The Irishman, I actively sought out. I had heard about Max Arthur McAuliffe’s ‘The Sikh Religion: Its Gurus, Sacred Writings and Authors’ and was able to acquire a copy during a trip to India. Maculiffe’s rendition of the lives of the Gurus and his translations of gurbani were a godsend to someone who was yet unable to read Professor Sahib Singh or Bhai Vir Singh (both of their works are in Punjabi).

It was the start of a personal journey that continues to this day.

As I learned, I felt an urge to teach. In parallel I had explored a budding interest in Gurmat Sangeet through a few mentors I was fortunate to find and a few years later I found myself teaching young people Sikh History and Gurbani Kirtan, first at the Bridgewater Gurdwara in New Jersey and then the Milford Gurdwara in the Boston area.

The Story of The Sikhs’ - a pod cast I have recently launched -  is a personal milestone for me on the path that started with the chance encounter with Vic Briggs or Antion Vikram Singh Meredith, as he is known now. It is an attempt to distil everything that I have learned and taught over the years into an offering that I hope will be of some use to young Sikhs who are taking their first, faltering steps towards engaging with their faith, as well as to non-Sikhs who want to learn about us. I have chosen the podcast route as the informality of the form and the ability to forge a personal connection with each listener appeals to me. Podcasts are also ubiquitous, accessible and easy to consume.

Season One begins with the coming of Guru Nanak Sahib and ends with the martyrdom of Guru Arjan Sahib. Several more seasons will follow, Insh’Allah, covering the times of Guru Hargobind Sahib to Guru Gobind Singh Ji, the turbulent eighteenth century and the glories of the Sikh Empire.

The first five episodes have just been launched and are available on a variety of platforms. The podcast can be accessed on Itunes, Google Play, Stitcher, Podbean and various other directories. Further details are available at of-the- sikhs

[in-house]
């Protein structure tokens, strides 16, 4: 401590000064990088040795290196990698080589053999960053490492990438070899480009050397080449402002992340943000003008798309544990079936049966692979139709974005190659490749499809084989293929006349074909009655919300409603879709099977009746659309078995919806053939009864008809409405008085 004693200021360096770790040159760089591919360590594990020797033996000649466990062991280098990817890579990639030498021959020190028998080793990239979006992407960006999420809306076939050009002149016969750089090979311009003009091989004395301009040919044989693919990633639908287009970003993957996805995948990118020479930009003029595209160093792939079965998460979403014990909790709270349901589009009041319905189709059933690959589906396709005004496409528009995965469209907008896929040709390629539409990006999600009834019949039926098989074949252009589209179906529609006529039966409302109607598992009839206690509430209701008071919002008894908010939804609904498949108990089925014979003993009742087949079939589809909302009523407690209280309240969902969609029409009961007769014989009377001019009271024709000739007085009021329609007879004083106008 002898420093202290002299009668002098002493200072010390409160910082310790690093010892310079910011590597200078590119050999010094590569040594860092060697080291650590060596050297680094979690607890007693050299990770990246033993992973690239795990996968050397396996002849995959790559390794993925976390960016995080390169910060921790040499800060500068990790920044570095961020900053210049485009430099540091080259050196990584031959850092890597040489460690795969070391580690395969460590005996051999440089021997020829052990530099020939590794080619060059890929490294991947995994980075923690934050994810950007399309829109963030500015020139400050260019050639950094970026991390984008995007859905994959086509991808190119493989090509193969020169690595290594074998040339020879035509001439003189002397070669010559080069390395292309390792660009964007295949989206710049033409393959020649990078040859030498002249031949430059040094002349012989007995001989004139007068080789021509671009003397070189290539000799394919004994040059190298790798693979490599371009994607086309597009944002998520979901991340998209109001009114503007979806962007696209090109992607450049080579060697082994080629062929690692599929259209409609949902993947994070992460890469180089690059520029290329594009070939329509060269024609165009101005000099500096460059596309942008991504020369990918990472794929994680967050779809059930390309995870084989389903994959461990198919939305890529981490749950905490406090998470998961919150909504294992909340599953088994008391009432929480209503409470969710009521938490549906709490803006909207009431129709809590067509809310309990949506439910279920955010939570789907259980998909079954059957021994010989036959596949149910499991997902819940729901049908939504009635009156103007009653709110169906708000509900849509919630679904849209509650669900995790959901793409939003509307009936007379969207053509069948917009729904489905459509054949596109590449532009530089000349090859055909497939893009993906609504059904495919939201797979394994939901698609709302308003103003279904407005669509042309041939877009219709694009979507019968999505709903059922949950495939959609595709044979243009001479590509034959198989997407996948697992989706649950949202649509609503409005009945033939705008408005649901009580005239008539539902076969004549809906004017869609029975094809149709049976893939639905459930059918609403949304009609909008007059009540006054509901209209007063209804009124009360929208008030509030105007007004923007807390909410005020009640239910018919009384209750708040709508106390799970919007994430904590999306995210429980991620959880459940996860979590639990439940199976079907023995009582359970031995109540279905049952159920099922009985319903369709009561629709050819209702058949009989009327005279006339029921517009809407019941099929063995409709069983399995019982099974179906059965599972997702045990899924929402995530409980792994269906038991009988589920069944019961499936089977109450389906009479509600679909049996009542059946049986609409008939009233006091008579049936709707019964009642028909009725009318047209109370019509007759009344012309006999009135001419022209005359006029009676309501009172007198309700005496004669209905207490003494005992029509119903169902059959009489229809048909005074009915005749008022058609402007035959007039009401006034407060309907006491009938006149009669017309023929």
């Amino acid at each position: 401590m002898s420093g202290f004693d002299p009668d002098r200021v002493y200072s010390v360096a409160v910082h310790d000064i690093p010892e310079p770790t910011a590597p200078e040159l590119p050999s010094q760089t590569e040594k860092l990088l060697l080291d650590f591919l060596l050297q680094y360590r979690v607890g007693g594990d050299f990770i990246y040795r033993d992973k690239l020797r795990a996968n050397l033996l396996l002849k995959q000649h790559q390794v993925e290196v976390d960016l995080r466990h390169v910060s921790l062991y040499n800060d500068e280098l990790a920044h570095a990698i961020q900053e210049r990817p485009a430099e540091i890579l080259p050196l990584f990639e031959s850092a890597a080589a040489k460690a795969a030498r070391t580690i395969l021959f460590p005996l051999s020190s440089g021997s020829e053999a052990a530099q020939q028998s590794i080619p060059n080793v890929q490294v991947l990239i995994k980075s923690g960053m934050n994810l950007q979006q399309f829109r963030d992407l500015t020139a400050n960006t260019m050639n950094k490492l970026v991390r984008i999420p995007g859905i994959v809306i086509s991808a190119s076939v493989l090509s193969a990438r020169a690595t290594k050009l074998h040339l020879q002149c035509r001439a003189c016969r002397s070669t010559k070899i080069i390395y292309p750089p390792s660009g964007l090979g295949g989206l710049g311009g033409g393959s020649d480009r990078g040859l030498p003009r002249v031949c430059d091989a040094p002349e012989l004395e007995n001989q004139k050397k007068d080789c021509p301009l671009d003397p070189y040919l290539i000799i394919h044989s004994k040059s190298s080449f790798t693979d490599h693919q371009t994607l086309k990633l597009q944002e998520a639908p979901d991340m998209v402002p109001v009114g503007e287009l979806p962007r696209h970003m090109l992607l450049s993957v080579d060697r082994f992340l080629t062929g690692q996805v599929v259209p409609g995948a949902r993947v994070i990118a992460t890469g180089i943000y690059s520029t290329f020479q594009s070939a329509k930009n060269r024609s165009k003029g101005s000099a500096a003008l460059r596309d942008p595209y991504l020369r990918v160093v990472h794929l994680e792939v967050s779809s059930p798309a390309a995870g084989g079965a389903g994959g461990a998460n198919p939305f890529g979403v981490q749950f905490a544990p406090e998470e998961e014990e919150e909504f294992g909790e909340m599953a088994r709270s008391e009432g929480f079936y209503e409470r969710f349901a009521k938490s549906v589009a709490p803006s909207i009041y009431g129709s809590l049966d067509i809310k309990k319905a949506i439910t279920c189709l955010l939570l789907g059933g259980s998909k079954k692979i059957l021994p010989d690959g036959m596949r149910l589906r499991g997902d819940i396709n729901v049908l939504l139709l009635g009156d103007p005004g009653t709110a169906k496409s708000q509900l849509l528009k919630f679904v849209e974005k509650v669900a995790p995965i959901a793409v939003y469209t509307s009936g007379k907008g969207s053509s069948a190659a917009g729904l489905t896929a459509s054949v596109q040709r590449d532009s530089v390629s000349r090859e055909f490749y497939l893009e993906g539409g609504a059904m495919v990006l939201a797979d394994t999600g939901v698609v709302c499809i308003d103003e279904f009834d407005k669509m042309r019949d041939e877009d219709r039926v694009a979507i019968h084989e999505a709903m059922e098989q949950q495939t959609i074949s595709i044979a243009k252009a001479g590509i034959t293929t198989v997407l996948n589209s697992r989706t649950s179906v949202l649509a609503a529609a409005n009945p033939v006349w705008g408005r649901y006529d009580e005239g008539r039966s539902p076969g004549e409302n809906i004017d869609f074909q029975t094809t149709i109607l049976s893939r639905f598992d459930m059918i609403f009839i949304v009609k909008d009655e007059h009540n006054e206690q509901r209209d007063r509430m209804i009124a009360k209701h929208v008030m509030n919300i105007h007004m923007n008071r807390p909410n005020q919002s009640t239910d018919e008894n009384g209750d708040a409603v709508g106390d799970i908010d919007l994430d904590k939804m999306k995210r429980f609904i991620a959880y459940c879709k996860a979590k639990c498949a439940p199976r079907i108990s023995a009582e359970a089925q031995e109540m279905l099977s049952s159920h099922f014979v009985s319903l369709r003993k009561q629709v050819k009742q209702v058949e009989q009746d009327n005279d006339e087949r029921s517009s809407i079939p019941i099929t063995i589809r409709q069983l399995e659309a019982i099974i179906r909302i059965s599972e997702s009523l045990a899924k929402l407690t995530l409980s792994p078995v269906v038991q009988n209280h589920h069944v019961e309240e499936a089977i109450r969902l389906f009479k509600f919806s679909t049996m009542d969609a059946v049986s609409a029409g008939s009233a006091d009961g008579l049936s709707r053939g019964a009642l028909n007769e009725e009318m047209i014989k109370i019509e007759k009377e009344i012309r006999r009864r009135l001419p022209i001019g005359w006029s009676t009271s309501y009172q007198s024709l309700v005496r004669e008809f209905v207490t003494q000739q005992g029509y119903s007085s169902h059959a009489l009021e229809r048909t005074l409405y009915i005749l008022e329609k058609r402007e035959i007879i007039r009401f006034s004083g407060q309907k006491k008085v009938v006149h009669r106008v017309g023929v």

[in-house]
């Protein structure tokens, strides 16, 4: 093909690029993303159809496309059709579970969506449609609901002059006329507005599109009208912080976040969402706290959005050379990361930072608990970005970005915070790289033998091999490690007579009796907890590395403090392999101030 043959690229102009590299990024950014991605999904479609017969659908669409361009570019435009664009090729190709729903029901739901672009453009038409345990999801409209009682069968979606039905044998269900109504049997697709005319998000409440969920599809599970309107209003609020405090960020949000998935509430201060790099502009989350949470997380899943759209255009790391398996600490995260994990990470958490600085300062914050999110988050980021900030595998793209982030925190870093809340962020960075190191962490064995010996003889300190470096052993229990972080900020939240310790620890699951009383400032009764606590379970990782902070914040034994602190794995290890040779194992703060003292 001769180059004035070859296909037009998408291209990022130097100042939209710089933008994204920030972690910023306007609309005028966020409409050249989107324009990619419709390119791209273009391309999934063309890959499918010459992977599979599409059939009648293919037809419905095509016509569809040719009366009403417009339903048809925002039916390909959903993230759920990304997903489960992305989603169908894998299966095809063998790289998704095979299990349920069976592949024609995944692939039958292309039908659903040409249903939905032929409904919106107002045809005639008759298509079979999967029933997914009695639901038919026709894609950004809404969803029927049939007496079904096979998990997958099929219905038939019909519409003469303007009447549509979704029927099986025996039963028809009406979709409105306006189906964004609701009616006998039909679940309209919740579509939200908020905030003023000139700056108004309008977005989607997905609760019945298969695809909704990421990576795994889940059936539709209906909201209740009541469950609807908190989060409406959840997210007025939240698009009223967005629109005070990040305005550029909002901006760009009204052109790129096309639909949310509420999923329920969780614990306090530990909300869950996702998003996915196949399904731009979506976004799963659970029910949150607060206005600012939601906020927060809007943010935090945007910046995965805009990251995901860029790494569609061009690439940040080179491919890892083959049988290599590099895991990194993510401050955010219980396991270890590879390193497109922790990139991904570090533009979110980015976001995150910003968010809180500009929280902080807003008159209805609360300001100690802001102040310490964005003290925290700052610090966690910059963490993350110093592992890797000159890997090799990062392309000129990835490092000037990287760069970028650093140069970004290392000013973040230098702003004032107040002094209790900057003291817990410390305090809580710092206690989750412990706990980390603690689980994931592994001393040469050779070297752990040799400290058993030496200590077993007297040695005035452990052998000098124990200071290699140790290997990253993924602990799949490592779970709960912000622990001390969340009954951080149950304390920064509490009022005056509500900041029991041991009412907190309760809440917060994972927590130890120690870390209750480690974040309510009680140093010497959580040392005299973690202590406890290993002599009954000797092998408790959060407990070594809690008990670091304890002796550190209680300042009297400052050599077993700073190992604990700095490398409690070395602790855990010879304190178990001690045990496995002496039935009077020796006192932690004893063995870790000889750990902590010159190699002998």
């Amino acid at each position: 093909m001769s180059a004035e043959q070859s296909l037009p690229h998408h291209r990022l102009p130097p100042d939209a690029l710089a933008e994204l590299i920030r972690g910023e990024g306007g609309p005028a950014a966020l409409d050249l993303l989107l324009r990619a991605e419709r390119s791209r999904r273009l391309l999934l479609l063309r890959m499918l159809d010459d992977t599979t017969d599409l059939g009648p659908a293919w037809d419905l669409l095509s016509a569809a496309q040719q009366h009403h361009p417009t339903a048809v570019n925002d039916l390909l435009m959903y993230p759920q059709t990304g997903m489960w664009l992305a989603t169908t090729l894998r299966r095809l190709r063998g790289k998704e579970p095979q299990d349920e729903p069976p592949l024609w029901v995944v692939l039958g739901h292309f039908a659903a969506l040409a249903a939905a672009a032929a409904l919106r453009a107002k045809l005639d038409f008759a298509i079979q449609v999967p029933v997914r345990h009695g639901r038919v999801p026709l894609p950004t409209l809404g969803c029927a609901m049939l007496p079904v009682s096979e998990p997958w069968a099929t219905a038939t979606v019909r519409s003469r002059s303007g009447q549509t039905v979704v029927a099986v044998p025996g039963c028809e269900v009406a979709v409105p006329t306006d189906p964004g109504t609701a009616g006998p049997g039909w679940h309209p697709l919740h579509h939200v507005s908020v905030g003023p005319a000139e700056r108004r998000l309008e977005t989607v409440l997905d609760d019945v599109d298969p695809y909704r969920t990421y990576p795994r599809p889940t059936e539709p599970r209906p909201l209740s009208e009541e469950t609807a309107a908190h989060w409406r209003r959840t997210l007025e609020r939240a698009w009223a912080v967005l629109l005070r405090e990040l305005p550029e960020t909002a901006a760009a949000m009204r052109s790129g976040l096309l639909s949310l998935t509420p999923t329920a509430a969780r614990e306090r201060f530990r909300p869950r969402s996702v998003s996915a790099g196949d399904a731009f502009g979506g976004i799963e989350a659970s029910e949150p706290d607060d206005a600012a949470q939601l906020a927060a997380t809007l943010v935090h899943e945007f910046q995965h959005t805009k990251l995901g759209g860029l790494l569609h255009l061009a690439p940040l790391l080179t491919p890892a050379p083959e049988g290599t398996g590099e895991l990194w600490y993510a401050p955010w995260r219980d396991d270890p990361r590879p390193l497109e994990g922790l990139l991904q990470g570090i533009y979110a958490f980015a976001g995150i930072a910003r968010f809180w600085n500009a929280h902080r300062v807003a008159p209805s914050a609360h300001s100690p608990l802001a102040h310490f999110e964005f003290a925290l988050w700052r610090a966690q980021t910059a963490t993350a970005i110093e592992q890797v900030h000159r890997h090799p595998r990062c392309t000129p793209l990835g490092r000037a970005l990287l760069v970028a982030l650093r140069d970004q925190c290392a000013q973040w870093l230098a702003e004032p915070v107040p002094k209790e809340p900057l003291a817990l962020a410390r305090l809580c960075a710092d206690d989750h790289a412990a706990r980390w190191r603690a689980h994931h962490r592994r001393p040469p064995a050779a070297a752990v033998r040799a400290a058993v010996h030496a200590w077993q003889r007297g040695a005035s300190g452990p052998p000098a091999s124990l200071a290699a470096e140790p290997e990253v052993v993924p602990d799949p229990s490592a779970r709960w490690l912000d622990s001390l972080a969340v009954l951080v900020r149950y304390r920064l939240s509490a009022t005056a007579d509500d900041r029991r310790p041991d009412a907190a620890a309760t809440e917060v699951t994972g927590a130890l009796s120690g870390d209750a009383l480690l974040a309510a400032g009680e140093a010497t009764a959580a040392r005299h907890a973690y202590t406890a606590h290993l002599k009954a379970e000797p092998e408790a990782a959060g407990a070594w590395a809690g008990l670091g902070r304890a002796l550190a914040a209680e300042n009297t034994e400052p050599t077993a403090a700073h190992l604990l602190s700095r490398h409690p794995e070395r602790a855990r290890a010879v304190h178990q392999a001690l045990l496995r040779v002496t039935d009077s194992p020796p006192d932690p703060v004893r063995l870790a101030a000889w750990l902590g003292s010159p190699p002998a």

Episode 1 : A Prophet Emerges

As Babar, the founder of the Mughal dynasty overruns the northern part of the subcontinent, he encounters a holy man who fearlessly confronts him and chides him for his cruelty. The name of the holy man is Guru Nanak, who is on the path to establishing a new world religion, Sikhism.

The story shifts to the childhood of young Nanak, a precocious lad of spiritual bent who fearlessly challenges inequality and superstition. As a young man Nanak lays the foundation of an important institution that will go on to define the faith he is to create. Nanak has a spiritual epiphany that gives him a sense of mission and inspires him to set forth on a journey that is the start of a social revolution.

Episode 2 : The Wanderers

With his faithful companion, Mardana the minstrel, in tow, Nanak sets out on a series of journeys that will last for decades and will bring him to wondrous places as he develops bold new ideas and creates the institutions which will ensure their propagation and survival. Nanak fearlessly confronts superstition and ritualism as he travels to the storied places of worship of his time.

Episode 3 : The Darb Al Hajj

Nanak travels to the far reaches of the Eastern Himalayas, where he is hailed as Nanak Rimpoche, an emanation of the Buddhist sage Padmasambhava, the patron saint of Sikkim. After his return to his homeland, he dons the garb of a Muslim pilgrim and sets out on the ancient Indo-Egyptian trade route to journey to Mecca. This will be his last great journey and on his return he will establish the town of Kartarpur.

Episode 4 : The Passing of the Torch

Guru Nanak settles down in Kartarpur kicking off a period of institutional development that will last for almost two centuries. The task of giving shape to a new world religion has begun. As the time approaches for Guru Nanak to “shuffle off this mortal coil”, he anoints one of his beloved followers as the next Guru, ensuring that the fledgling faith he has created will survive and thrive.

Episode 5 : The Sanctuary of the Homeless

Guru Angad nurtures the faith that his late Master entrusted him with, giving the gift of music to his followers and creating a new script - Gurmukhi - for the preservation of the sacred writings of the faith. In the tradition of Guru Nanak, he chooses his humblest and most faithful disciple to succeed him as the next Guru, bypassing his own sons.

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February 22, 2018

Conversation about this article

1: I J Singh (N. Bellmore, New York, USA), April 07, 2018, 1:44 PM.

Excellent and inspiring journey on the Sikh path. Well recounted and much appreciated.